Calls for zumbani further research


Stakeholders have called for local research on the medicinal properties of the fever tea tree, locally known as zumbani.

This comes as some of the province’s biggest institutions are conducting research for the purposes of producing tea and throat lozenges from the plant.

While the jury is still out on the scientific value of a number of traditional home remedies in fighting Covid-19, the zumbani plant has gained popularity in Africa and beyond owing to its medicinal properties.

While the public has been drinking the herb and using it to steam themselves without any form of dosage, research shows that high doses and prolonged use of the herb can lead to liver damage, with jaundice being the most notable result.

Regardless, Africa University’s College of Health and Agricultural Sciences is in the process of developing throat lozenges made from the plant, while a tea producer is making a zumbani variety.

The university’s principal project investigator, Dr Eltony Mugomeri, said despite its potential in alleviating Covid-19 symptoms, dosage forms were required to promote safe usage, hence the urgent need for research.

“This project aims to develop a medicinal cough drop from lippia javanica, also known as zumbani.

“The cough drop prototype was produced at Africa University to test the concept. Besides the oral cough drops, the project also aims to develop a higher dosage form that can be dissolved in hot water for steaming of the airways,” said Dr Mugomeri.

He said the university will also consider establishing an organic garden for the herb for sustainable manufacturing of the product.

On the other hand, a highly-placed source within a tea producing company, who declined to be named citing research protocols within the organisation, confirmed that they have already started research on production of a variety of tea from the zumbani plant.

“We have already taken it up and the research process is already underway. Official announcements on the outcomes will be made in due course,” said the source.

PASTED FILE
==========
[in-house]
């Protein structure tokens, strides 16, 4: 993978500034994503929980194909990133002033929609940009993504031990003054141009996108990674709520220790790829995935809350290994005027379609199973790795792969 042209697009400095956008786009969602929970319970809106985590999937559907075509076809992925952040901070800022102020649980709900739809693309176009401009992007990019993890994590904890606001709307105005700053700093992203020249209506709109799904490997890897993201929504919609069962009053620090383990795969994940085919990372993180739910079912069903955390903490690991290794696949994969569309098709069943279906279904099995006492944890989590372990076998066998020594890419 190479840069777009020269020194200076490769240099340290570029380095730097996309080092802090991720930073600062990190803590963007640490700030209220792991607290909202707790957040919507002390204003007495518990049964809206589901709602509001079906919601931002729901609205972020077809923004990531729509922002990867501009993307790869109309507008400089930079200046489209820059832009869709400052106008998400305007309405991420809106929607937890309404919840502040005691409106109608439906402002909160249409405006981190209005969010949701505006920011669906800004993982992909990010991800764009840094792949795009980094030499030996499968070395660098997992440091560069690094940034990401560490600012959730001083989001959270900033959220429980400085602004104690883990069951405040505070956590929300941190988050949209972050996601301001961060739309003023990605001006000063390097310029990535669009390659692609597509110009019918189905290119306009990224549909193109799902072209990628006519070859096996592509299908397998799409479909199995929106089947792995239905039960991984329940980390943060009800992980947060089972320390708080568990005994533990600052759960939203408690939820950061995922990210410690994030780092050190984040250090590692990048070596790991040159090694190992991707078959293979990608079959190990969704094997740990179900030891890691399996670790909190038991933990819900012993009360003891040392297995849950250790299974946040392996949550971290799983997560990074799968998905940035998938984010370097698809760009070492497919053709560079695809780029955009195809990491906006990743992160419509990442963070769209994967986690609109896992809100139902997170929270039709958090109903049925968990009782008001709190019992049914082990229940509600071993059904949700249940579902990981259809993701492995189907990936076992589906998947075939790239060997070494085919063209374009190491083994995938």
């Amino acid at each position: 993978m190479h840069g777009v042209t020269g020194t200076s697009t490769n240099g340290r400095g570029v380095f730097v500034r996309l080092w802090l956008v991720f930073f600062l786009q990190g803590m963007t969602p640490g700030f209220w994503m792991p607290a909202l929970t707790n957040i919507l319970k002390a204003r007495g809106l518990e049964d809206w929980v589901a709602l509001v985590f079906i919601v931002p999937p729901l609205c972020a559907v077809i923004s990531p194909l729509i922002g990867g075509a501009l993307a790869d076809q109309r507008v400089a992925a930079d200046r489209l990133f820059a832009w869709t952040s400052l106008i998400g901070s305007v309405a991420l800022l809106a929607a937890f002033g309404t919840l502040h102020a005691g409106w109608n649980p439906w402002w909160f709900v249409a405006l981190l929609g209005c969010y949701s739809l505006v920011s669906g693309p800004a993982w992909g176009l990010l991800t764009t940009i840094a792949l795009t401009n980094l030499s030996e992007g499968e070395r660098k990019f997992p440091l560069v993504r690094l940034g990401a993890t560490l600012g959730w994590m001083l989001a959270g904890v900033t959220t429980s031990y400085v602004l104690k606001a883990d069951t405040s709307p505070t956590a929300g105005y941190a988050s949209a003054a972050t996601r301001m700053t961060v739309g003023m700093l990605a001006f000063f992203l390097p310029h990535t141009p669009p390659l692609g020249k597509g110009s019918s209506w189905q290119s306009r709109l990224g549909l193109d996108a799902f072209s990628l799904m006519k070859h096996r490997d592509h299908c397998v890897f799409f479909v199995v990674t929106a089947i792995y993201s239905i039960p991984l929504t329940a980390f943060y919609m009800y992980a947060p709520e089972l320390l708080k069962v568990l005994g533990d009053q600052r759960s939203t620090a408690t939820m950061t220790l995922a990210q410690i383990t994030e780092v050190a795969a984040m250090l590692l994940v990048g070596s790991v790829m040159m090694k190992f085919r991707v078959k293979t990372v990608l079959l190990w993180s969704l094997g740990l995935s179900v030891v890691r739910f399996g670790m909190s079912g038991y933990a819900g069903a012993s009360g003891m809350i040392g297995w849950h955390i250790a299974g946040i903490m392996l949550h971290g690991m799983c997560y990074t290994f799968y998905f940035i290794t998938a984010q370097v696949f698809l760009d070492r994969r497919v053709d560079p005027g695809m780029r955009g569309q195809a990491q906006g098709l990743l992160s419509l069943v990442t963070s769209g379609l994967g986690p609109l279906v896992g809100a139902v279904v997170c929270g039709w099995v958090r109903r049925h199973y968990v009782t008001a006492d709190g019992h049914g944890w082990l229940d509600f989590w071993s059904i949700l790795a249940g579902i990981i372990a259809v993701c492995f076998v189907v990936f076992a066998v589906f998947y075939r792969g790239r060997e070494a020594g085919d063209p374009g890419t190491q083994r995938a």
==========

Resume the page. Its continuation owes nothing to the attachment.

Former Confederation of Zimbabwe Industries (CZI) vice president, Mr Richard Chiwandire said local scientific research was needed as soon as yesterday to ascertain zumbani’s  medicinal properties.

“Zumbani has gained a good track record of effective use over the years. Now that we have the Covid-19 pandemic, credible scientific research is now needed so that if it is beneficial the plant can be formally processed and packaged as a local and export product,” said Mr Chiwandire.

Research has shown that zumbani is caffeine-free.

Food processing expert, Mr Joseph Mavu, added his voice on the need for more research on the plant.

“We need to research on the zumbani plant. It will be very useful to find out its medicinal properties and how the human race can benefit from its processing and consistent supply,” he said.

According to internet sources, the zumbani plant is a rich source of vital minerals such as cadmium, calcium, chromium, cobalt, copper, iron, magnesium, manganese, selenium, and zinc.

It is therefore believed to possess anti-viral, anti-oxidant, anti-bacterial, anti-cancer, anti-inflammatory, anti-diabetic, anti-malarial, antibiotic, anti-allergic, anti-plasmodial, anti-microbial and analgesic properties.

Owing to those properties, it is believed that the plant prevents the onset of degenerative diseases such as cancer, stroke, diabetes, hypertension and other chronic illnesses.

It also helps treat fevers, especially in the case of malaria, influenza and measles; as well as bronchial problems such as chronic coughs, colds, asthma, flue, influenza, pneumonia, tuberculosis, shortness of breath, chest pains, sore throats, blocked and runny noses and tonsillitis.

It is also believed that zumbani helps in preventing lung infections, lowering abdominal pain, menstrual pain, backache and chest pain, while showing aptitude to aid blood flow by clearing blood clots and cholesterol. Proponents of the herb also believe that its regular use helps in reducing fatigue, body chills, insomnia and earache. In addition, they argue that zumbani can help treat acne, eczema, dermatitis and hair loss. Some have even linked zumbani to fertility problems’ solutions.

Apart from the consumptive uses, zumbani can also be processed into livestock fodder. It is also used as a lice, tick, pest and mosquito repellent, as well as freshening the air.

Interestingly, there is also a spiritual dimension to the zumbani plant.

Traditionalists believe the plant can ward off evil spirits.

From a Christian perspective, Genesis 1 verse

29 reads: “Behold, I have given you every herb bearing seed, which is upon the face of all the earth.”

Some have argued that zumbani is among those herbs mentioned in the Bible.